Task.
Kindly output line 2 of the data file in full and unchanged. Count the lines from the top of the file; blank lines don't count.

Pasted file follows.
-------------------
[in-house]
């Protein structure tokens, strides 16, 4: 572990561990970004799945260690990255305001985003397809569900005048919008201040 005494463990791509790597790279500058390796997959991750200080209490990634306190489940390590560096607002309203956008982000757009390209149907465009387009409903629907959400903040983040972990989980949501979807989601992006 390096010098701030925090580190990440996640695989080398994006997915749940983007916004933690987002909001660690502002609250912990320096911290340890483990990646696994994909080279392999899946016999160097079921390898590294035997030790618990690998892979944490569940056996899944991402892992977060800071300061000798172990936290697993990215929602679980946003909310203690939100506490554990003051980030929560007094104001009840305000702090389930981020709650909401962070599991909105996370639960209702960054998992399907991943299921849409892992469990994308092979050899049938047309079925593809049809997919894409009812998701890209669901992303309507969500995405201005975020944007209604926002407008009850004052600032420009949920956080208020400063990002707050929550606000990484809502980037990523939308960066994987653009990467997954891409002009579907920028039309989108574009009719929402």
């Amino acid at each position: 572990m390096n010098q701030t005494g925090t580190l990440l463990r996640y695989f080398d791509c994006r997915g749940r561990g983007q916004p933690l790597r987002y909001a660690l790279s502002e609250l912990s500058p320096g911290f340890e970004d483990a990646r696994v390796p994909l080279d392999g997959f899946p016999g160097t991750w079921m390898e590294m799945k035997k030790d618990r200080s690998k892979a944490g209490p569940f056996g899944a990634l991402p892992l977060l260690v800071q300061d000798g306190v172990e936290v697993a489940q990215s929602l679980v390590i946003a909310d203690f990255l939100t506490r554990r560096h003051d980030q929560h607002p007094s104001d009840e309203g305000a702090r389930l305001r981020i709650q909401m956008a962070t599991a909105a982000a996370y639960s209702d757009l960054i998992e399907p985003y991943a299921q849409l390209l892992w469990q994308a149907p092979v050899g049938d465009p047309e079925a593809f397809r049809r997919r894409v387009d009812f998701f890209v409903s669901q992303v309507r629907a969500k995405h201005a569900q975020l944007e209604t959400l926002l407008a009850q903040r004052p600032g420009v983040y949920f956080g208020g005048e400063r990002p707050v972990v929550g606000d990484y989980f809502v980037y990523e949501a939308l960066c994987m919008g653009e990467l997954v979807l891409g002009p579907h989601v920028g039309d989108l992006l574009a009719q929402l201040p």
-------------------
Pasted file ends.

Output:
């Protein structure tokens, strides 16, 4: 572990561990970004799945260690990255305001985003397809569900005048919008201040 005494463990791509790597790279500058390796997959991750200080209490990634306190489940390590560096607002309203956008982000757009390209149907465009387009409903629907959400903040983040972990989980949501979807989601992006 390096010098701030925090580190990440996640695989080398994006997915749940983007916004933690987002909001660690502002609250912990320096911290340890483990990646696994994909080279392999899946016999160097079921390898590294035997030790618990690998892979944490569940056996899944991402892992977060800071300061000798172990936290697993990215929602679980946003909310203690939100506490554990003051980030929560007094104001009840305000702090389930981020709650909401962070599991909105996370639960209702960054998992399907991943299921849409892992469990994308092979050899049938047309079925593809049809997919894409009812998701890209669901992303309507969500995405201005975020944007209604926002407008009850004052600032420009949920956080208020400063990002707050929550606000990484809502980037990523939308960066994987653009990467997954891409002009579907920028039309989108574009009719929402």